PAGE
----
[OPE-L:5515] Re: William of Ockam's Razor and Political Economy

From: Paul Cockshott (paul@cockshott.com)
Date: Tue May 08 2001 - 04:54:10 EDT

On Tue, 08 May 2001, you wrote:
> Paul C,
> I may be missing the point of Occam's razor but this website does not 
> seem to understand it. As Schumpeter notes, the debate was one 
> between nominalists and realists, though the realists in maintaining 
> that only ideas and general concepts had real existence were at odds 
> with the contemporary meaning of realism. The nominalists on the 
> other hand argued that there were only singular individuals so that 
> words designating a group of individuals or concept were only useful 
> conventions but did not designate a reality and were thus to be 
> mistrusted. Occam thus maintained that "one should not needlessly 
> increase the number of abstract entities," that principle of economy 
> being known as Occam's razor.
> Just the simple injunction to minimize constants in a regression 
> formula does not seem to get at the heart of Occam's razor.

The Minimum Description Length principle is a modern formalisation
of the underlying intuition in Occams razor. MDL has application to
much more than minimising the constants in a regression formula, though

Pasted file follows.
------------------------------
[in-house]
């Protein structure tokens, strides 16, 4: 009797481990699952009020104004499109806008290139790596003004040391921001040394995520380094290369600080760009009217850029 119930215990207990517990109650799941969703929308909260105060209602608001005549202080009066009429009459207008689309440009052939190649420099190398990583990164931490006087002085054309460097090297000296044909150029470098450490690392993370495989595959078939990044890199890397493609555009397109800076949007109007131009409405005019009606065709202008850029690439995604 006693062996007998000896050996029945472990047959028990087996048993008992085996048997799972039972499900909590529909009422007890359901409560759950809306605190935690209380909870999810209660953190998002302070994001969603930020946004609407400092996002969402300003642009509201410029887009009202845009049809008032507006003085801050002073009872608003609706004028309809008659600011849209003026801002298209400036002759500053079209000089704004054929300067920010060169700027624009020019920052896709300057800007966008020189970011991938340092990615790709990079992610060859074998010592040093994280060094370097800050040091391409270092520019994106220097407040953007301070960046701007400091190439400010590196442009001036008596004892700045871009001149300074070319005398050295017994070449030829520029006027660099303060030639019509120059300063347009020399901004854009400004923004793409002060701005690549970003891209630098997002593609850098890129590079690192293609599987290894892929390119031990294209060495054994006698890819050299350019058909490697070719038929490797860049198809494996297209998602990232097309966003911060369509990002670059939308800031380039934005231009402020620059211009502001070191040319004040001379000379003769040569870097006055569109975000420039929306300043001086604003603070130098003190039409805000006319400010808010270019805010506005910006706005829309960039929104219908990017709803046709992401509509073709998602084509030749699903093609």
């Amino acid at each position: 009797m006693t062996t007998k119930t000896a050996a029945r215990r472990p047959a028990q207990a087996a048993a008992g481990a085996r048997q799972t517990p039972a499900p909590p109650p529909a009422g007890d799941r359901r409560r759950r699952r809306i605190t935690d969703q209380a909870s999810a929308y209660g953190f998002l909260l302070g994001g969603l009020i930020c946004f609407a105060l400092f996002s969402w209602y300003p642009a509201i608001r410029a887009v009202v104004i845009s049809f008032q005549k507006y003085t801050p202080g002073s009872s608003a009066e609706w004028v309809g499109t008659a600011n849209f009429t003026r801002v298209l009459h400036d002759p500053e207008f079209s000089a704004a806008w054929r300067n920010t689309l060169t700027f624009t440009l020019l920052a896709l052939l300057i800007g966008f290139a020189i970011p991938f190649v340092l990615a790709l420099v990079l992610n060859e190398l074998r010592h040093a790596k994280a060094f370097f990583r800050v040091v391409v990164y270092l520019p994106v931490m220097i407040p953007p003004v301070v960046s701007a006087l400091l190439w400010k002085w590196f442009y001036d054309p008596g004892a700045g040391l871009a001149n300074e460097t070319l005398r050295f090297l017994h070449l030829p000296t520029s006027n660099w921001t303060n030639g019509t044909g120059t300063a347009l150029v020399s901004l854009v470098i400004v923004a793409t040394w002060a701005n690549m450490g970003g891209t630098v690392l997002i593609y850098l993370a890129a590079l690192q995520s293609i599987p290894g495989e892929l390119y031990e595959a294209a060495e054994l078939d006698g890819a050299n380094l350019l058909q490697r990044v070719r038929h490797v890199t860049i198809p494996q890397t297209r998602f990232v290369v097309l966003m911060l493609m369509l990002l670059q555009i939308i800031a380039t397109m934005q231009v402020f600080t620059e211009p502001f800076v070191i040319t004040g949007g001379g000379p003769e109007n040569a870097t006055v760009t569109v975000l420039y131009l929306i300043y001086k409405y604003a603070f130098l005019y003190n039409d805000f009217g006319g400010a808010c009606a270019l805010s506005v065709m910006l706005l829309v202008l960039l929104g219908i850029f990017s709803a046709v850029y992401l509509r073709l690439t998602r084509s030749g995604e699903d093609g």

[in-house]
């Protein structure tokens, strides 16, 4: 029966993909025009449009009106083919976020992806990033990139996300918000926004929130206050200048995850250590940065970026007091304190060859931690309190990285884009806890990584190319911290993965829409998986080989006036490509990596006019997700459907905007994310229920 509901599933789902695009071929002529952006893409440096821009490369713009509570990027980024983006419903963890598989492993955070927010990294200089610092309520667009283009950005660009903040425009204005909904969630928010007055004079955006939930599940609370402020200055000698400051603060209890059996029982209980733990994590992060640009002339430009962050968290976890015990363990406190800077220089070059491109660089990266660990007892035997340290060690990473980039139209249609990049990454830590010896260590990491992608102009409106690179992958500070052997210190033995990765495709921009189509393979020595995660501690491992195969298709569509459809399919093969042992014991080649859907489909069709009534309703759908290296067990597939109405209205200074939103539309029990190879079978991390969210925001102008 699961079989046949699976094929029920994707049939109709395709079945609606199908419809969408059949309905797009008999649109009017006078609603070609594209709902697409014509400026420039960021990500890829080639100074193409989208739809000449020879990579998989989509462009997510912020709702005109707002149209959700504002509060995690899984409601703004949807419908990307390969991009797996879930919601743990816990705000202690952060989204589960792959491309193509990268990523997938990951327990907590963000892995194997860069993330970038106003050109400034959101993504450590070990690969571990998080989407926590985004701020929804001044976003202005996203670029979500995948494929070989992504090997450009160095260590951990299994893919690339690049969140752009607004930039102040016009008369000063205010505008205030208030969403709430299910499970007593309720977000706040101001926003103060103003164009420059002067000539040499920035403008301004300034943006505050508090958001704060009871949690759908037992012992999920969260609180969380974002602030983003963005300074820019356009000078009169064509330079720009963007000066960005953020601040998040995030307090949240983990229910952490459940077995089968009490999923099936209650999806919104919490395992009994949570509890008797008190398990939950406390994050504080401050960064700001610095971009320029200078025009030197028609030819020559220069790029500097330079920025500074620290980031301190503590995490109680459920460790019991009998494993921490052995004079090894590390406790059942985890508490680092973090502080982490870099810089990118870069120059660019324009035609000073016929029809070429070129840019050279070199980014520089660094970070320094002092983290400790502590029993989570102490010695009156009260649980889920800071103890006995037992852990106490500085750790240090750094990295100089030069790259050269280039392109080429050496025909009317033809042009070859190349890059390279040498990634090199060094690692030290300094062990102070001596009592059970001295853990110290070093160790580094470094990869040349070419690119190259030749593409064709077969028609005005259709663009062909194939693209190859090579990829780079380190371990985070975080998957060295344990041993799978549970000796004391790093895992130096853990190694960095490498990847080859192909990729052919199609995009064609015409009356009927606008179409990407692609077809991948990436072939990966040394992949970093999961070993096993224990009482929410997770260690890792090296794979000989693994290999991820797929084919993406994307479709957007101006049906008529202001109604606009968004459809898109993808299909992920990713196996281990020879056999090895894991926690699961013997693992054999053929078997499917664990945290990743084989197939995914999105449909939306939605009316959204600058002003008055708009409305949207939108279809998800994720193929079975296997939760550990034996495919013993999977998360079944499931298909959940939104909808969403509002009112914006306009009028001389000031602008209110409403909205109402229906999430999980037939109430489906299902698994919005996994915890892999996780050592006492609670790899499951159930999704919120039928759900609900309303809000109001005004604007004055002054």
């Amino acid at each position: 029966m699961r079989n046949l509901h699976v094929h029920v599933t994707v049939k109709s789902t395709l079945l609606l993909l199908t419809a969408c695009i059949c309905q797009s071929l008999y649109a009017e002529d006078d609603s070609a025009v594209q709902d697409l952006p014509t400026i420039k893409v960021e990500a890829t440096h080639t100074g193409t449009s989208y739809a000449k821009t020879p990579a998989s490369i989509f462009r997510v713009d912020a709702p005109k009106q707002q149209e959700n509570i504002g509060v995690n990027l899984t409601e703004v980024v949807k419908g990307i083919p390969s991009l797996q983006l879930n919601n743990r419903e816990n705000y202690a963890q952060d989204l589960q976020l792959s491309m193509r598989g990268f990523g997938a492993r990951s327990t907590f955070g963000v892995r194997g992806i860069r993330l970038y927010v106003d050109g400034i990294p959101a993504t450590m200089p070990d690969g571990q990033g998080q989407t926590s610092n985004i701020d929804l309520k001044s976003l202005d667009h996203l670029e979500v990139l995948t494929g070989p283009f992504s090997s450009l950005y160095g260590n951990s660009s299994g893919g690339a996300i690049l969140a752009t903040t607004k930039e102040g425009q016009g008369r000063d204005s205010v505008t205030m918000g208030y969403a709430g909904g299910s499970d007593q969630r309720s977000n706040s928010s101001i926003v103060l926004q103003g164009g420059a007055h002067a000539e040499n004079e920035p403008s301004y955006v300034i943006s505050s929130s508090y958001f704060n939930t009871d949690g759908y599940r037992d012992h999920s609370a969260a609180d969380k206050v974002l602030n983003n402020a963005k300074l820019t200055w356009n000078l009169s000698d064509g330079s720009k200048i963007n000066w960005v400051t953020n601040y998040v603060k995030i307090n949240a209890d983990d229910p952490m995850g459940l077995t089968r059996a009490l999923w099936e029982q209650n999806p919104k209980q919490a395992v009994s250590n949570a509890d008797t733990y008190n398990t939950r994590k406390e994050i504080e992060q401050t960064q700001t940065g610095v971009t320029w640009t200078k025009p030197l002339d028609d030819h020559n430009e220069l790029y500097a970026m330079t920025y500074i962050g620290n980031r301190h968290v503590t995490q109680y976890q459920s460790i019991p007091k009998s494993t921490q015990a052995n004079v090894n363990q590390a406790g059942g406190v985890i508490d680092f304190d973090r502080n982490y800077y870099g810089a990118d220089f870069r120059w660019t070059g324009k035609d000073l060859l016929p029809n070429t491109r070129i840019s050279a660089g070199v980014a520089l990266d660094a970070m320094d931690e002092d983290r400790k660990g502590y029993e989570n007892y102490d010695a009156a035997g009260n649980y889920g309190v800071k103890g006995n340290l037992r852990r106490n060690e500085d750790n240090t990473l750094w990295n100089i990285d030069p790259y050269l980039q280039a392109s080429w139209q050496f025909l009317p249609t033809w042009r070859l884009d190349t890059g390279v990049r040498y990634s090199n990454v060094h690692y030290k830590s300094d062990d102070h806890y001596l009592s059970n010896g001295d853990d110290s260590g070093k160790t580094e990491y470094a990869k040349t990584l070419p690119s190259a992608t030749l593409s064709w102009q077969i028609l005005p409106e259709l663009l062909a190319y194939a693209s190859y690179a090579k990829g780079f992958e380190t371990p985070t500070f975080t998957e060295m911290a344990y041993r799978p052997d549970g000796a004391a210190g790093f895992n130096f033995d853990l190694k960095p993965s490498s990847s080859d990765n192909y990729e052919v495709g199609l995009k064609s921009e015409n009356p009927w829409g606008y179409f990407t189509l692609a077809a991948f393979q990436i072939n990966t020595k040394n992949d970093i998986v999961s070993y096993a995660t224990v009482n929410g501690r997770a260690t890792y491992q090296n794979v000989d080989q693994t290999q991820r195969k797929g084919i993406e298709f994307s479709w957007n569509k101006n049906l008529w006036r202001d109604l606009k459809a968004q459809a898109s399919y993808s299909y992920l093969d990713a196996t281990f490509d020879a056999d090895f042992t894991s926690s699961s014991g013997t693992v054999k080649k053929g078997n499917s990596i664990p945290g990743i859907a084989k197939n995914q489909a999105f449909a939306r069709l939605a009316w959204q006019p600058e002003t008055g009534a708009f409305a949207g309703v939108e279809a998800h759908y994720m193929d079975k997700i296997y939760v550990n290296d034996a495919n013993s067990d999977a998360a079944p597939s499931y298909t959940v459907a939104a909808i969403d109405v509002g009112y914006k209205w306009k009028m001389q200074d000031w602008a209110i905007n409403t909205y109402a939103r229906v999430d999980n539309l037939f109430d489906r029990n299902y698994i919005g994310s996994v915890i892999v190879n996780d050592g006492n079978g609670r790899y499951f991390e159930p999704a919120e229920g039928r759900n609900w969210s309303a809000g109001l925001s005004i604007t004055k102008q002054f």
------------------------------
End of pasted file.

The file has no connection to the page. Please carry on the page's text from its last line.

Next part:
that is one instance of it. The principle comes into its own in
automated reasoning systems which have to construct some model
to explain input data - for example in computer vision systems.
Here the choice between theorems has to be automatic. In such
cases one needs a means of measuring the information content of
the theorem in general, including constants and other arithmetic
operations that one employs to arrive at the answer. Thus if
the formula one was using involved very complicated expressions
this would also count against the theorem.

> In fact the relationship of Occam's razor to contemporary statistical 
> work is at another level. For insofar as modern statistical knowledge 
> attempts to substitute "synthetic substitutes for multiple things", 
> e.g., THE price index, for increases in price; THE unemployment rate, 
> for unemployed persons, it attempts to constitute and support 
> realities of a superior level, while still being grounded in 
> nominalist and individualist conventions. That the status of reality 
> is granted to two levels indicates the ground that has been covered 
> since Occam--as argued by Alain Desrosieres, The Politics of Large 
> Numbers: A History of Statistical reasoning. p. 70

I am sorry but I do not see the relevance of this paragraph.
Perhaps I do not fully understand what you are getting at.

> Yours, Rakesh
> '
Paul Cockshott, University of Glasgow, Glasgow, Scotland
0141 330 3125  mobile:07946 476966

This archive was generated by hypermail 2b30 : Sat Jun 02 2001 - 00:00:06 EDT